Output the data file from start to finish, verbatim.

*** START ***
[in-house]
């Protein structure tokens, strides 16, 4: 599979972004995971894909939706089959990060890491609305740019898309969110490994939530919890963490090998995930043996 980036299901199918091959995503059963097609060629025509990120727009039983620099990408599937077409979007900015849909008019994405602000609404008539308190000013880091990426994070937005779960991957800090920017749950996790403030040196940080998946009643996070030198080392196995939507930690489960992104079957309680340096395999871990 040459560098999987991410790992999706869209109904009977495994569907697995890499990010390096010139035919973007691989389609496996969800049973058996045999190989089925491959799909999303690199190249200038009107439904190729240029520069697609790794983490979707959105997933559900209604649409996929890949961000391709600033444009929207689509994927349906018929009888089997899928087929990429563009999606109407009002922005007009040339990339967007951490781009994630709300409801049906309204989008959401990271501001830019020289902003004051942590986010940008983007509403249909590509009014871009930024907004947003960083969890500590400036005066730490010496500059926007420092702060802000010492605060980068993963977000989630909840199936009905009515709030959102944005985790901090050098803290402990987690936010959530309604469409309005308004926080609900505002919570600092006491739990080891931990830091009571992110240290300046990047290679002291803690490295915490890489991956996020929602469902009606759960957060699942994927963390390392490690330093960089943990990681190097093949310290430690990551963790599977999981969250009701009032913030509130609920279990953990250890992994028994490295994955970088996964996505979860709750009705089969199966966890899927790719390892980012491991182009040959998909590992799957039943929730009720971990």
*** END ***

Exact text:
[in-house]
């Protein structure tokens, strides 16, 4: 599979972004995971894909939706089959990060890491609305740019898309969110490994939530919890963490090998995930043996 980036299901199918091959995503059963097609060629025509990120727009039983620099990408599937077409979007900015849909008019994405602000609404008539308190000013880091990426994070937005779960991957800090920017749950996790403030040196940080998946009643996070030198080392196995939507930690489960992104079957309680340096395999871990 040459560098999987991410790992999706869209109904009977495994569907697995890499990010390096010139035919973007691989389609496996969800049973058996045999190989089925491959799909999303690199190249200038009107439904190729240029520069697609790794983490979707959105997933559900209604649409996929890949961000391709600033444009929207689509994927349906018929009888089997899928087929990429563009999606109407009002922005007009040339990339967007951490781009994630709300409801049906309204989008959401990271501001830019020289902003004051942590986010940008983007509403249909590509009014871009930024907004947003960083969890500590400036005066730490010496500059926007420092702060802000010492605060980068993963977000989630909840199936009905009515709030959102944005985790901090050098803290402990987690936010959530309604469409309005308004926080609900505002919570600092006491739990080891931990830091009571992110240290300046990047290679002291803690490295915490890489991956996020929602469902009606759960957060699942994927963390390392490690330093960089943990990681190097093949310290430690990551963790599977999981969250009701009032913030509130609920279990953990250890992994028994490295994955970088996964996505979860709750009705089969199966966890899927790719390892980012491991182009040959998909590992799957039943929730009720971990």